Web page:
This Experimental Wearable Lets You Know When Someone Is Looking At You


An experimental new wearable lets singles know when someone is looking at them by sending a shiver down their spine.

The inventive device, called Ripple, is made up of a cluster of silver-topped tentacles that sits on the user’s shoulders, the wearable’s two cameras recognising when someone is looking their way.

If someone looks at them, Ripple sends a sensation up the person’s back to tell them they have attracted interest and to hint that they should “improve your posture to help you feel more confident”.

If the wearer then faces the person who was looking at them, Ripple will tap them on the chest to let them know who glanced in their direction.

The experimental wearable was created by four Innovation Design Engineering masters students from The Royal College of Art, who said the product also warms up when both people “look into each other’s eyes”.


Ripple’s creators said: “Ripple is a wearable extension of your body for the future of dating, which calculates who in a room is attracted to you. When it finds someone, it gives you sensorial feedback, reflecting the excitement you feel when meeting someone special.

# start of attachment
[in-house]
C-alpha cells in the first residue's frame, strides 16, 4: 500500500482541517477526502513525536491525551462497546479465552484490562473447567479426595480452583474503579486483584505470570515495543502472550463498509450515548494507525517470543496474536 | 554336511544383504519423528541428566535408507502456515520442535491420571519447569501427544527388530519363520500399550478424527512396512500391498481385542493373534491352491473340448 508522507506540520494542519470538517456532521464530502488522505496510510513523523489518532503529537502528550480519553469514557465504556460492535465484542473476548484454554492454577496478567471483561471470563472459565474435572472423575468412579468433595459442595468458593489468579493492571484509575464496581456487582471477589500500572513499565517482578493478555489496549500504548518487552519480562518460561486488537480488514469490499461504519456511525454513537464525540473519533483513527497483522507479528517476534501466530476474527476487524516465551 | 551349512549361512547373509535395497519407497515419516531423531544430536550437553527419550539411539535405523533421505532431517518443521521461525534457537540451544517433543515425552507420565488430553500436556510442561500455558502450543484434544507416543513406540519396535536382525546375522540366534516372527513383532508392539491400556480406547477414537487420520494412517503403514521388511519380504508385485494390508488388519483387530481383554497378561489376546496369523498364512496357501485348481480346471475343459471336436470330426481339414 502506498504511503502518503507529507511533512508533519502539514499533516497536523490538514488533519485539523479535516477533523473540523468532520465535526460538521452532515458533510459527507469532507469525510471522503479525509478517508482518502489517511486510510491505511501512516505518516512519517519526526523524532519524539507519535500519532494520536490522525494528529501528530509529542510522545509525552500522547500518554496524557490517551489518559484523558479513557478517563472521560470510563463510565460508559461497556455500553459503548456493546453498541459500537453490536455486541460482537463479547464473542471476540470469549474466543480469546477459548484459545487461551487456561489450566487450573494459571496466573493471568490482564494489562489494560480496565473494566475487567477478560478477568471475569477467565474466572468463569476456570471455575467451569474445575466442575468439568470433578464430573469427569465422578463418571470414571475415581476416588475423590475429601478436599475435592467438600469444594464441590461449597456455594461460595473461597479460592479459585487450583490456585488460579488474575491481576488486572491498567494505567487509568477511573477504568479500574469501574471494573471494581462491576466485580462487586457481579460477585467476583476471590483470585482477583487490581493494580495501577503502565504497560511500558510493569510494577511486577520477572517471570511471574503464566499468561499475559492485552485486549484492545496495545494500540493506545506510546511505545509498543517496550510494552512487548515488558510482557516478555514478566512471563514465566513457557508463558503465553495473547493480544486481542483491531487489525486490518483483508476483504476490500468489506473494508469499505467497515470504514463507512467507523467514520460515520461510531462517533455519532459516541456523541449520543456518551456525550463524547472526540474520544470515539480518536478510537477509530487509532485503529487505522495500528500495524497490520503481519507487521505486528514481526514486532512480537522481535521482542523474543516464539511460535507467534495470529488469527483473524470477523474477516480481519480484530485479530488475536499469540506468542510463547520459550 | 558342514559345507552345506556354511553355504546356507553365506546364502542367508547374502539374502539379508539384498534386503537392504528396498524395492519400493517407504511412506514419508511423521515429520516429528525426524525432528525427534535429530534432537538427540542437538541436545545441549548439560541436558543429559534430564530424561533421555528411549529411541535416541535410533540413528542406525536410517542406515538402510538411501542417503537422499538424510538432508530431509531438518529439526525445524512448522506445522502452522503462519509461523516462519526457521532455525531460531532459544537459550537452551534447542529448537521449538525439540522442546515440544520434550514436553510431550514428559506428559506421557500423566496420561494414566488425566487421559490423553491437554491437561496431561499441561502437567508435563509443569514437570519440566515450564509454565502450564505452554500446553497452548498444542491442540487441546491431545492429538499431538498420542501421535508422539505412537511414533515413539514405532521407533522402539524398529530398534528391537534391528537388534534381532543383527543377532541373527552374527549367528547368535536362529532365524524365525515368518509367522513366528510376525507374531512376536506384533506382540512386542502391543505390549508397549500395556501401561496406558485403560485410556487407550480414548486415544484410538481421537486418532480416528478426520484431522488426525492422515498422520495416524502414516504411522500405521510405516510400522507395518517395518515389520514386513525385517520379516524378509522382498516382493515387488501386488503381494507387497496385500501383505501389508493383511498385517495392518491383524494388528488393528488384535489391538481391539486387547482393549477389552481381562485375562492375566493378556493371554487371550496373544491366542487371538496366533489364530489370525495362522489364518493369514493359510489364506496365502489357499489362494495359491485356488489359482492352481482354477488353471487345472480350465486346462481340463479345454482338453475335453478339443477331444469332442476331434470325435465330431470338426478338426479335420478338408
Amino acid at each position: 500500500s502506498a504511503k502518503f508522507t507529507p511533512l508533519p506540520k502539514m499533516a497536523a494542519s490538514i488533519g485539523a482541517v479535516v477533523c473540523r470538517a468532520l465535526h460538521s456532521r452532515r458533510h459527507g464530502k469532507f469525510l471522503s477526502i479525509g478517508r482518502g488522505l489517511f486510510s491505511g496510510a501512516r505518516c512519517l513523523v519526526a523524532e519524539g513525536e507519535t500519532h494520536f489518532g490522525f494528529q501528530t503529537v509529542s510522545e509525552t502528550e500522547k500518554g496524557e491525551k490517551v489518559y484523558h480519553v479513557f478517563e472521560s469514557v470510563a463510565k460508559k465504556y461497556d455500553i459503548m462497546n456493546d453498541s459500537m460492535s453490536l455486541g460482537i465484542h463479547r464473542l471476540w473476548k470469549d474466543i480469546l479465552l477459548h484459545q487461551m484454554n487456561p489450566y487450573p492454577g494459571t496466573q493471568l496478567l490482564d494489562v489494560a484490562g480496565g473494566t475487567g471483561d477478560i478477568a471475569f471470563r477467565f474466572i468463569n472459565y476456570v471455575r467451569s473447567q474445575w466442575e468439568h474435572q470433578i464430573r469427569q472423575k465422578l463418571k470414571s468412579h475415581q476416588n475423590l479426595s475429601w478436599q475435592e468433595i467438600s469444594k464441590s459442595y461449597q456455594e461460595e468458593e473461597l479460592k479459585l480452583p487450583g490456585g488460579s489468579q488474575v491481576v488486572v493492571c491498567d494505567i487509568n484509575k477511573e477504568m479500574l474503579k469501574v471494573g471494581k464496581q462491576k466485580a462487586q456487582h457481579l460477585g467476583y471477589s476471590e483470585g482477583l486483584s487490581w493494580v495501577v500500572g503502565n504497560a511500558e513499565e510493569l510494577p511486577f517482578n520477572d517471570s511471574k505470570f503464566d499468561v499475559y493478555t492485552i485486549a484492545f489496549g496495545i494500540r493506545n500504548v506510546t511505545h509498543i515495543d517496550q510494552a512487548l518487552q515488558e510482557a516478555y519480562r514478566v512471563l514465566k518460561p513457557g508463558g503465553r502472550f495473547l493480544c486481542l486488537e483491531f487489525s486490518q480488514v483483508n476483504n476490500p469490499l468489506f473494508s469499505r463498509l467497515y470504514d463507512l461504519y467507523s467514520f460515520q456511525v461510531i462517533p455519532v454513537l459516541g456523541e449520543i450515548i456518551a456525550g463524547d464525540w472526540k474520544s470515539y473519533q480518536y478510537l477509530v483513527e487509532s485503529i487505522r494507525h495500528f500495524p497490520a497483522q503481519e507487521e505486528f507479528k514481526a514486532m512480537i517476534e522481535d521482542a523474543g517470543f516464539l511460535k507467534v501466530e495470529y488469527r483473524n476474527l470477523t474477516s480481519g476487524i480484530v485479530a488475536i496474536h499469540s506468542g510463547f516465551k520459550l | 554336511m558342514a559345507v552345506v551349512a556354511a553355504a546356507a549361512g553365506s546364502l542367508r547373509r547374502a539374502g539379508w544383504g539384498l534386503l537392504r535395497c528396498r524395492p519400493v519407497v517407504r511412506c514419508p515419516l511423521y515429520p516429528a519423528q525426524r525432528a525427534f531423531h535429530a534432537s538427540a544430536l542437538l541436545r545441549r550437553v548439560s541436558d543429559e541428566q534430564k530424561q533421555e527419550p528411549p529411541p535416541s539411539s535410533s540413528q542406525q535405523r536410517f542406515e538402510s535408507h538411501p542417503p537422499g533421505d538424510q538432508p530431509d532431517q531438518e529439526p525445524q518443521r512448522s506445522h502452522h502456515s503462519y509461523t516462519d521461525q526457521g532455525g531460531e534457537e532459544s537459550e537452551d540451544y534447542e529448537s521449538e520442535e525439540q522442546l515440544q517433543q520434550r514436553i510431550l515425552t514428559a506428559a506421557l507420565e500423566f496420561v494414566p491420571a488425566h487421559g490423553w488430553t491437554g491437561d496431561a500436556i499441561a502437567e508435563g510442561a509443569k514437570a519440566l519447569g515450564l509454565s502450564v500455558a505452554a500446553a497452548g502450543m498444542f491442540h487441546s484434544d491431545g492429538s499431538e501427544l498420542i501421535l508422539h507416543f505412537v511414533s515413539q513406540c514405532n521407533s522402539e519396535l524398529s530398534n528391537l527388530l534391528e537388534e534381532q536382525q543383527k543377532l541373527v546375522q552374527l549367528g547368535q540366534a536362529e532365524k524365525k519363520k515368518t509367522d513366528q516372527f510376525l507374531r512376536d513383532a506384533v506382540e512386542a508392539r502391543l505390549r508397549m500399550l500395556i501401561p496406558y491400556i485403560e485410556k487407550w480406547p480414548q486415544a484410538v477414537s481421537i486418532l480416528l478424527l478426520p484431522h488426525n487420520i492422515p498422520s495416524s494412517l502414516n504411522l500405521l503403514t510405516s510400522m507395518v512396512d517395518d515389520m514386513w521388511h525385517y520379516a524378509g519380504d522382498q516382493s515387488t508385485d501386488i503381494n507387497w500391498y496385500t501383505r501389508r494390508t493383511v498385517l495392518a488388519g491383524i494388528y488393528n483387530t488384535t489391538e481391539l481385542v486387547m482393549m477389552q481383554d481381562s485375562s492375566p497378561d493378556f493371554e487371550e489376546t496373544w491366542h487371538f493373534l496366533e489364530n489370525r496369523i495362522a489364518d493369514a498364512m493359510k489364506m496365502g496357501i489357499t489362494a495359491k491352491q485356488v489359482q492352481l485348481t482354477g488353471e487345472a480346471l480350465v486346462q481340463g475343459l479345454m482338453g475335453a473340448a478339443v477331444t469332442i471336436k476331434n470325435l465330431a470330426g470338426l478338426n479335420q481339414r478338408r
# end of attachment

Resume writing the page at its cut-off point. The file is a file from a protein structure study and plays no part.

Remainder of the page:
“If the attraction is mutual then it’s tentacles will move in reaction to their gaze, amplifying the language of seduction between the two people.

“Ripple uses computer vision to determine interest, building upon our own intuition.

“Ripple classifies attraction based on the students own experimental findings, from monitoring peoples behaviour in various social situations.”

There are currently two prototypes of Ripple, one made using SLA 3D printed parts, the other from bent wire – find out more here.